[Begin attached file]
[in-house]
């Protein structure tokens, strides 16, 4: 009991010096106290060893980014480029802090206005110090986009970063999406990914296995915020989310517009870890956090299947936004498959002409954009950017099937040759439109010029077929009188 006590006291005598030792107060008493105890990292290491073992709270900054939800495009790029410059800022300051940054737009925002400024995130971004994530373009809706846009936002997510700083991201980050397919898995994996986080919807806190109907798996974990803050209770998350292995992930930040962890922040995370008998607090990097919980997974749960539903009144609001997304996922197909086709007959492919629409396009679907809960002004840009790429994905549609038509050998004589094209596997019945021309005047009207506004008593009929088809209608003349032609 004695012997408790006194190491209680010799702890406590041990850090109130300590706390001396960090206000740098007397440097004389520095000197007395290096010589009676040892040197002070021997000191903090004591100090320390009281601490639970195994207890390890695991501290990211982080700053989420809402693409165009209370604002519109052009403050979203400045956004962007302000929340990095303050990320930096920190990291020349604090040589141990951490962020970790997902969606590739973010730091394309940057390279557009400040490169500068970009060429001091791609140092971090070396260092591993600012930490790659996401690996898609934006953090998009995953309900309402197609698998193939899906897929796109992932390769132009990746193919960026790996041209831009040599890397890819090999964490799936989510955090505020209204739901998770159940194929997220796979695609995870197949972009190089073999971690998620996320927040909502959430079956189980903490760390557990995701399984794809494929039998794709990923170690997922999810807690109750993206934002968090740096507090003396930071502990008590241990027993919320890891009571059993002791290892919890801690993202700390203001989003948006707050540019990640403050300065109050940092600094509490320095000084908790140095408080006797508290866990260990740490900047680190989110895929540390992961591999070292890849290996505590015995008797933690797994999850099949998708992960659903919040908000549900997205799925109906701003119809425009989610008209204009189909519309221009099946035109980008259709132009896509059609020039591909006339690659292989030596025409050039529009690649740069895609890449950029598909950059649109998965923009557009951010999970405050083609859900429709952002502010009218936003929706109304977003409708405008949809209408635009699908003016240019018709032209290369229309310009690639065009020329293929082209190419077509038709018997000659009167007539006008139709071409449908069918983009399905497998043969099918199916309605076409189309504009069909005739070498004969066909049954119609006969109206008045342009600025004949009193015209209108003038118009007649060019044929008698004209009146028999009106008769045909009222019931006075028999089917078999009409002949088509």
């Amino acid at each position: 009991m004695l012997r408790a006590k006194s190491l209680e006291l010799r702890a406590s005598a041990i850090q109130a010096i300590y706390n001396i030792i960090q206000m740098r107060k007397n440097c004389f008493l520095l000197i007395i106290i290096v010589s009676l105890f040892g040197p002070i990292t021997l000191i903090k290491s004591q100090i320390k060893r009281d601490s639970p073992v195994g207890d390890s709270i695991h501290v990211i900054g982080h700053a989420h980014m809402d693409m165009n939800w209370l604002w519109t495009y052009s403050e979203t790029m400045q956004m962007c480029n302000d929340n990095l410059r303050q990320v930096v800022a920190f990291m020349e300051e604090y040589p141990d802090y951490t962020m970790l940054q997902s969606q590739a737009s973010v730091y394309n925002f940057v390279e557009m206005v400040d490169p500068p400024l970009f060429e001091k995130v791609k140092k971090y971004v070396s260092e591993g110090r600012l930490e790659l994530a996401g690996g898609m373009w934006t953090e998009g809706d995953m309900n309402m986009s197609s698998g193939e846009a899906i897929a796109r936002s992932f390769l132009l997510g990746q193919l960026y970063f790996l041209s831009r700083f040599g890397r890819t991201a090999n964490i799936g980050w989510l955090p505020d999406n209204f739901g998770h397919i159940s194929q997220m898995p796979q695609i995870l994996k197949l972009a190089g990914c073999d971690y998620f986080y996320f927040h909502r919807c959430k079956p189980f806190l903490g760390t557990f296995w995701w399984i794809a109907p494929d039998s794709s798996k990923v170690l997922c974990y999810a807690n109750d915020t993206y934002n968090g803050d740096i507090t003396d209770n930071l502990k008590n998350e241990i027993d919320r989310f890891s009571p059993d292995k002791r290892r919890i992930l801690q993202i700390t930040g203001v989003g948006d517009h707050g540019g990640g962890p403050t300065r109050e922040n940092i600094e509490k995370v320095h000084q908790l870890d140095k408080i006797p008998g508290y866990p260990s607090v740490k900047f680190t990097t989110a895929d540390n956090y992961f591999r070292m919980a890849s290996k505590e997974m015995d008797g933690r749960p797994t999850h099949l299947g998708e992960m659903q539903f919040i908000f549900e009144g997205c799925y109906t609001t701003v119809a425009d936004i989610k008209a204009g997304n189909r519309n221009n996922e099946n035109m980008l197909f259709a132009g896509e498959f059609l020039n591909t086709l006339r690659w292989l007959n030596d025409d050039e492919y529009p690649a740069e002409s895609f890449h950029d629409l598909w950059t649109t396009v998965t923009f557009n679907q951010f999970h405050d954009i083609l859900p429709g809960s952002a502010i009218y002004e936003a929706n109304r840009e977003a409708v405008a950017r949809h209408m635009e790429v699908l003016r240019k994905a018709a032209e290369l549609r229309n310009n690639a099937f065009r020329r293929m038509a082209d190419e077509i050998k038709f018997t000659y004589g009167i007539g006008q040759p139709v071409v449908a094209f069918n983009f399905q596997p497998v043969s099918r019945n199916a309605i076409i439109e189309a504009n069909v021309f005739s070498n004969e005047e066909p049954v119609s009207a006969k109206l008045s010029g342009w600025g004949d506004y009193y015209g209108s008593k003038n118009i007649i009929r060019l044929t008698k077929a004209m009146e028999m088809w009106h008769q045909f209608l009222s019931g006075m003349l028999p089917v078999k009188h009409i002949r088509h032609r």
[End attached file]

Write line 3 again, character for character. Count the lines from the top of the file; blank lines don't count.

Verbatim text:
């Amino acid at each position: 009991m004695l012997r408790a006590k006194s190491l209680e006291l010799r702890a406590s005598a041990i850090q109130a010096i300590y706390n001396i030792i960090q206000m740098r107060k007397n440097c004389f008493l520095l000197i007395i106290i290096v010589s009676l105890f040892g040197p002070i990292t021997l000191i903090k290491s004591q100090i320390k060893r009281d601490s639970p073992v195994g207890d390890s709270i695991h501290v990211i900054g982080h700053a989420h980014m809402d693409m165009n939800w209370l604002w519109t495009y052009s403050e979203t790029m400045q956004m962007c480029n302000d929340n990095l410059r303050q990320v930096v800022a920190f990291m020349e300051e604090y040589p141990d802090y951490t962020m970790l940054q997902s969606q590739a737009s973010v730091y394309n925002f940057v390279e557009m206005v400040d490169p500068p400024l970009f060429e001091k995130v791609k140092k971090y971004v070396s260092e591993g110090r600012l930490e790659l994530a996401g690996g898609m373009w934006t953090e998009g809706d995953m309900n309402m986009s197609s698998g193939e846009a899906i897929a796109r936002s992932f390769l132009l997510g990746q193919l960026y970063f790996l041209s831009r700083f040599g890397r890819t991201a090999n964490i799936g980050w989510l955090p505020d999406n209204f739901g998770h397919i159940s194929q997220m898995p796979q695609i995870l994996k197949l972009a190089g990914c073999d971690y998620f986080y996320f927040h909502r919807c959430k079956p189980f806190l903490g760390t557990f296995w995701w399984i794809a109907p494929d039998s794709s798996k990923v170690l997922c974990y999810a807690n109750d915020t993206y934002n968090g803050d740096i507090t003396d209770n930071l502990k008590n998350e241990i027993d919320r989310f890891s009571p059993d292995k002791r290892r919890i992930l801690q993202i700390t930040g203001v989003g948006d517009h707050g540019g990640g962890p403050t300065r109050e922040n940092i600094e509490k995370v320095h000084q908790l870890d140095k408080i006797p008998g508290y866990p260990s607090v740490k900047f680190t990097t989110a895929d540390n956090y992961f591999r070292m919980a890849s290996k505590e997974m015995d008797g933690r749960p797994t999850h099949l299947g998708e992960m659903q539903f919040i908000f549900e009144g997205c799925y109906t609001t701003v119809a425009d936004i989610k008209a204009g997304n189909r519309n221009n996922e099946n035109m980008l197909f259709a132009g896509e498959f059609l020039n591909t086709l006339r690659w292989l007959n030596d025409d050039e492919y529009p690649a740069e002409s895609f890449h950029d629409l598909w950059t649109t396009v998965t923009f557009n679907q951010f999970h405050d954009i083609l859900p429709g809960s952002a502010i009218y002004e936003a929706n109304r840009e977003a409708v405008a950017r949809h209408m635009e790429v699908l003016r240019k994905a018709a032209e290369l549609r229309n310009n690639a099937f065009r020329r293929m038509a082209d190419e077509i050998k038709f018997t000659y004589g009167i007539g006008q040759p139709v071409v449908a094209f069918n983009f399905q596997p497998v043969s099918r019945n199916a309605i076409i439109e189309a504009n069909v021309f005739s070498n004969e005047e066909p049954v119609s009207a006969k109206l008045s010029g342009w600025g004949d506004y009193y015209g209108s008593k003038n118009i007649i009929r060019l044929t008698k077929a004209m009146e028999m088809w009106h008769q045909f209608l009222s019931g006075m003349l028999p089917v078999k009188h009409i002949r088509h032609r």